Fog 7.Upslope fog results from warm, moist air being cooled as it is forced up sloping terrain. 8.Precipitation-induced fog results from warm fronts (warmer air over cooler air), i.e., when warm rain or drizzle falls through the cooler air. a.Evaporation from the precipitation saturates the cooler air, causing fog. 9.Fog can also form easily in industrial areas where combustion pollution provides a high concentration of condensation nuclei (tiny particles on which moisture can condense as the air cools).
Clouds 1.Clouds are divided into four families based on their height: a.High clouds (consist of ice crystals and do not pose an icing threat) b.Middle clouds c.Low clouds d.Clouds with extensive vertical development 2.Lifting action, unstable air, and moisture are the ingredients for the formation of cumulonimbus clouds. a.Fair weather cumulus clouds form in convective currents and often indicate turbulence at and below the cloud level. b.Nimbus means rain cloud. c. Towering cumulus is an early stage of cumulonimbus. d. The greatest turbulence is in cumulonimbus clouds (thunderstorms). 3 Standing lenticular altocumulus clouds (ACSL) are almond or lens-shaped and form on the crests of waves created by barriers in the wind flow (e.g., on the leeward side of a mountain). a. The presence of these clouds indicates very strong turbulence
Thunderstorms 1. Thunderstorms have three phases in their life cycle: a.Cumulus - the building stage of a thunderstorm when there are continuous updrafts b.Mature - the time of greatest intensity when there are both updrafts and downdrafts (causing severe wind shear and turbulence) 1) The commencing of rain on the Earth's surface indicates the beginning of the mature stage of a thunderstorm. a.Dissipating - characterized predominantly by downdrafts; i.e., the phase of the storm raining itself out 2.A thunderstorm, by definition, always has lightning, because lightning causes thunder. a.Lightning strikes are most common when operating with an outside air temperature (OAT) of between -5°C and +5°C.
Thunderstorms 3.Thunderstorms are produced by cumulonimbus clouds. They form when there is a.Sufficient water vapor b.An unstable lapse rate c.An initial upward boost (i.e., a lifting action) to start the process. 4.Thunderstorms produce wind shear turbulence, a hazardous and invisible phenomenon, particularly for airplanes landing and taking off. a.If a thunderstorm is penetrated, a pilot should fly straight ahead, set power for recommended turbulence penetration airspeed, and attempt to maintain a level attitude. 5.The most severe thunderstorm conditions (heavy hail, destructive winds, tornadoes, etc.) are generally associated with squall line thunderstorms. b.A squall line is a nonfrontal, narrow band of thunderstorms usually ahead of a cold front.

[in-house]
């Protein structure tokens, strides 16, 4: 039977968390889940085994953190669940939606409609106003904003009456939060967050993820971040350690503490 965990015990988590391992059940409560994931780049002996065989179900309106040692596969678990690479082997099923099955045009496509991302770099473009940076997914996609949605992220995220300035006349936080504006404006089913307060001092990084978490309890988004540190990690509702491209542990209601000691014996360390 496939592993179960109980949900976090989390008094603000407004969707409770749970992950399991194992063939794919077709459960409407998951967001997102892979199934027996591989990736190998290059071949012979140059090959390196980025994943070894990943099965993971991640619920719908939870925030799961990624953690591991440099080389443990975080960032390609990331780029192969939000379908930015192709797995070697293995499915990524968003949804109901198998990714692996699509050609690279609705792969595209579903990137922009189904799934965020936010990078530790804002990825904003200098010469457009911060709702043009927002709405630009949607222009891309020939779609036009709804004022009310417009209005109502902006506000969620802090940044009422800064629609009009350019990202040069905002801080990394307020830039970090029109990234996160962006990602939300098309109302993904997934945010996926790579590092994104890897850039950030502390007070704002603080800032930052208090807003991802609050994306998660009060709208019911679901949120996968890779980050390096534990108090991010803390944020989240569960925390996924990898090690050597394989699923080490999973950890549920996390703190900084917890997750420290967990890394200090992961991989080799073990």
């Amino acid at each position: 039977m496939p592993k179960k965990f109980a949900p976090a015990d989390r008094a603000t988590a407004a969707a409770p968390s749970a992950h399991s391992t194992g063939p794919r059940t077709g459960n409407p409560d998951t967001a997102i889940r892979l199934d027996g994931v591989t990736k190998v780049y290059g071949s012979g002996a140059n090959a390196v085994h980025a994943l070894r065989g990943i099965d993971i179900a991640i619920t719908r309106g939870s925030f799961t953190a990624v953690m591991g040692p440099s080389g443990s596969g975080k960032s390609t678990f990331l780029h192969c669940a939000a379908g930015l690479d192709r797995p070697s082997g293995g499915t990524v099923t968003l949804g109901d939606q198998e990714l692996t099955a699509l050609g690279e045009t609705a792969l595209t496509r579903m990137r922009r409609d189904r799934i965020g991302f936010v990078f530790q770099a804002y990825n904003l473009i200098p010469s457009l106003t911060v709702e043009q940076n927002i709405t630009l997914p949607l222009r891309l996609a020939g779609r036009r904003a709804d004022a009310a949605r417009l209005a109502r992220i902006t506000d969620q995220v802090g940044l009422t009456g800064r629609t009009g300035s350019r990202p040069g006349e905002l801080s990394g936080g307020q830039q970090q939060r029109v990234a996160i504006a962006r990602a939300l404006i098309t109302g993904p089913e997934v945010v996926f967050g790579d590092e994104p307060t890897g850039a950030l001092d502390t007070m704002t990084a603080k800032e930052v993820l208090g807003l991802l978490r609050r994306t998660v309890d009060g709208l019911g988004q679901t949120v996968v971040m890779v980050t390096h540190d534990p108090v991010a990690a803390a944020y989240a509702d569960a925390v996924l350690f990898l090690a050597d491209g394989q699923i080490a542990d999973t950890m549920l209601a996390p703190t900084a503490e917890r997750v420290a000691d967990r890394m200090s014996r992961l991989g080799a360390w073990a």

Thunderstorms 6.A squall (not squall line) is defined as a sudden increase in wind speed of at least 16 kt., the speed rising to 22 kt. or more and lasting at least 1 min. 7.Embedded thunderstorms are obscured because they occur in very cloudy conditions or thick haze layers. 8.Airborne weather-avoidance radar detects only precipitation drops. It does not detect minute cloud droplets (i.e., clouds and fog). a. Thus, airborne weather-avoidance radar provides no assurance of avoiding instrument weather conditions.
7.4 Thunderstorms Thunderstorms have three phases in their life cycle 1.Cumulus: The building stage of a thunderstorm when there are continuous updrafts 2.Mature: The time of greatest intensity when there are both updrafts and downdrafts The commencing of rain on the Earth’s surface indicates the beginning of the mature stage of a thunderstorm 3.Dissipating: When there are only downdrafts The storm is raining itself out
Thunderstorms are produced by cumulonimbus clouds. They form when there is 1.Sufficient water vapor 2.An initial upward boost to start the process 3.And an unstable lapse rate
7.4 Thunderstorms Thunderstorms produce wind shear turbulence, a hazardous and invisible phenomenon particularly for airplanes landing and taking off – Hazardous wind shear near the ground can also be present during periods of strong temperature inversion
7.4 Thunderstorms A thunderstorm has lightning because that is what causes thunder Embedded thunderstorms are obscured (can’t see them) because they occur in very cloudy conditions
Wind Shear 1.Wind shear is any change in wind velocity (speed and/or direction). a.If the change is abrupt and of more than slight magnitude, it can be an extreme hazard to flight. 2.Wind shear can occur at any level in the atmosphere and be horizontal and/or vertical; i.e., it occurs wherever adjacent air flows in different directions and/or at different speeds. 3.Wind shear is an atmospheric condition that may be associated with a low-level temperature inversion, a jet stream, or a frontal zone.
Wind Shear 2.Light turbulence momentarily causes slight, erratic changes in altitude and/or attitude. 3.Severe turbulence and wind shear may be found on all sides of a thunderstorm, including directly beneath it and as much as 20 mi. laterally. 4.Hazardous wind shear is commonly encountered near the ground during periods of strong temperature inversion and near thunderstorms. a. Expect wind shear in a temperature inversion whenever wind speed at 2,000 to 4,000 ft. AGL is 25 kt. or more